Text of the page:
How to Live Cheap in Hawaii

Finding ways to economize is important in Hawaii.

Finding ways to economize is important in Hawaii.

Most of us would love a vacation in Hawaii, and many manage to visit sometime in their lives -- but living there can be more of a financial challenge. Hawaii has one of the highest costs of living in the U.S. According to American Dream Realty, you can expect to pay at least $1,500 a month for an apartment. Utilities can be high as well, usually costing from $120 to $180 per month for an average family. And groceries are sky-high, due in part to the cost of transporting goods to the islands. But with a little ingenuity, you can afford to live in Hawaii.

Choose your location carefully. Oahu -- the island housing the state capital of Honolulu -- generally is a bit cheaper than the other islands, from utility costs to rental rates to the cost of other goods. Find your living accommodations and work on this island if at all possible.

Lower your housing expectations. Instead of aiming for a large apartment or condominium, look for a studio apartment or, better yet, find a room to rent. Consider finding a roommate to share costs. Another possibility is to house sit for a part-time resident. Try to arrange to rent a room in the same house when the owner is in town or, if not, find a room to rent elsewhere on a week-to-week or month-to-month basis while the owner is present.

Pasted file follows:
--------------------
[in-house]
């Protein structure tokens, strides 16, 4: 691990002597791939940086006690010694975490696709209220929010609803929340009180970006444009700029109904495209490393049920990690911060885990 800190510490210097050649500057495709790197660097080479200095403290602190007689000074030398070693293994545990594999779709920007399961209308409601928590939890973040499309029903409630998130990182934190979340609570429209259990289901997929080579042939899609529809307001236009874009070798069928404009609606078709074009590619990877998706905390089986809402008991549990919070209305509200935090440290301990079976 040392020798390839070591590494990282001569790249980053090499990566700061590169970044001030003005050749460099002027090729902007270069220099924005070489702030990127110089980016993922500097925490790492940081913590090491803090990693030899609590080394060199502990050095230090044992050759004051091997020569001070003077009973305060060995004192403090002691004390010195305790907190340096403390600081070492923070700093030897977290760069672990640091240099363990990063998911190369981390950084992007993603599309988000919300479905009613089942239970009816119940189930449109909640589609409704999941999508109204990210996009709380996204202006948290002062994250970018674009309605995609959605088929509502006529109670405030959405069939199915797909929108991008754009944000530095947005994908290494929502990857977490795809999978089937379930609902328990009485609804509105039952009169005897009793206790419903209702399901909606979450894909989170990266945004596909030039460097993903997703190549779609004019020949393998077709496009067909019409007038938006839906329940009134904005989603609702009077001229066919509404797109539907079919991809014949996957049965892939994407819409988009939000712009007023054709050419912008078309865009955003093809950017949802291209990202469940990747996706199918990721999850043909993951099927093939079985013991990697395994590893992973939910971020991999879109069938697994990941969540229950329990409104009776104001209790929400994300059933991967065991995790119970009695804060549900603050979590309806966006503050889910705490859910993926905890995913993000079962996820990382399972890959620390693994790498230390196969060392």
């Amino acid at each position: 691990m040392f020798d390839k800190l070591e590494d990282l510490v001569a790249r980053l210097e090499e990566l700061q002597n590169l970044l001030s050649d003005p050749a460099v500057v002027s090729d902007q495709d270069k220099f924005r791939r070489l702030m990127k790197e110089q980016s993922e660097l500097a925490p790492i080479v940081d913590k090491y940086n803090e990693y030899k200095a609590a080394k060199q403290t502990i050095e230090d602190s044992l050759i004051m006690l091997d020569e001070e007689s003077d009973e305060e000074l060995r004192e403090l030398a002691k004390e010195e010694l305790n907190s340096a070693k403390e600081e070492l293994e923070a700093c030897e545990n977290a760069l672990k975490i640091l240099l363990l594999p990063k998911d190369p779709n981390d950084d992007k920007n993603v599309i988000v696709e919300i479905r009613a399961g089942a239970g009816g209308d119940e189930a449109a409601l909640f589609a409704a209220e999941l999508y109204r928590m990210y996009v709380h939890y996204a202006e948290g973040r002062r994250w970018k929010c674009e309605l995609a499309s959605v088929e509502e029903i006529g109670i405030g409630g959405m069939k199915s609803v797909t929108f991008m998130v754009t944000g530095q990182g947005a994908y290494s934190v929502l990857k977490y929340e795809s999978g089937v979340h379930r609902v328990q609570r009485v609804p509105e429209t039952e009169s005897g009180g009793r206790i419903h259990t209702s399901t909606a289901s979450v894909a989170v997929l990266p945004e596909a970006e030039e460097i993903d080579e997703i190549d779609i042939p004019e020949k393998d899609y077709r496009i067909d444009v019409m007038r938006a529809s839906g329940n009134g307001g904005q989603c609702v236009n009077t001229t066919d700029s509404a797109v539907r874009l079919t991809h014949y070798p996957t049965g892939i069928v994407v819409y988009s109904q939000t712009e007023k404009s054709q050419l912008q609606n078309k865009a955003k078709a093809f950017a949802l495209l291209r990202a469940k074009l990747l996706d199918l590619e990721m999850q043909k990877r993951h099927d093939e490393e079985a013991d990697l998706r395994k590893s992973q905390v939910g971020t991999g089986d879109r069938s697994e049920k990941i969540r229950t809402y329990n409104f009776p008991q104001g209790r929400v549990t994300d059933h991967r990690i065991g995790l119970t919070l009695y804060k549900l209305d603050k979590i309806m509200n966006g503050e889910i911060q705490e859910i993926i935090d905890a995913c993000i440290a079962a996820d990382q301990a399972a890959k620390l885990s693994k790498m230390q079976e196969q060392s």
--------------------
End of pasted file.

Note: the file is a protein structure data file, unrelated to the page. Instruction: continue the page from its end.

Save money on food by shopping at large discount stores, such as Costco or Sam's Club. Farmer's markets also might have good buys on food grown locally. Be sure to buy foods that are in season, which normally are less expensive.

Use public transportation whenever possible. Oahu has an extensive public transportation system that is surprisingly affordable -- you can go just about anywhere on the island for less than $2. Try to live close to where you work, and walk or ride a bicycle to work.

Save on energy costs by being diligent about turning off lights, closing blinds in hot weather and using fans. Try to avoid using your air conditioner as much as possible. Once you acclimate, you'll come to enjoy and appreciate Hawaii's year-round warm climate.

Go out for breakfast and lunch, but not dinner. You'll spend less for daytime meals than you will for dinner. Stay away from restaurants aimed at tourists, which usually are more expensive, and frequent the locals' favorite places instead.


  • Unfortunately, wages typically are lower in Hawaii than most other states. Do your homework before making the big move to make sure you have a job lined up, as well as nearby living accommodations. Working from home is ideal if you're able to do it -- you'll save on transportation costs.
  • Save money on entertainment by enjoying outside activities as much as possible. It won't cost much -- if anything -- to swim, surf, ride a bike or take long walks, and you'll have the added benefit of enjoying the natural beauty and magnificent weather that Hawaii has to offer.

About the Author

In addition to a successful career as a professional writer, Cindy White spent several years in mid-management positions for a Fortune 500 company. Prior to that, she enjoyed her tenure as a technical writer and technical documentation supervisor in the manufacturing industry. She holds a bachelor's degree in English from the University of Nevada-Reno.

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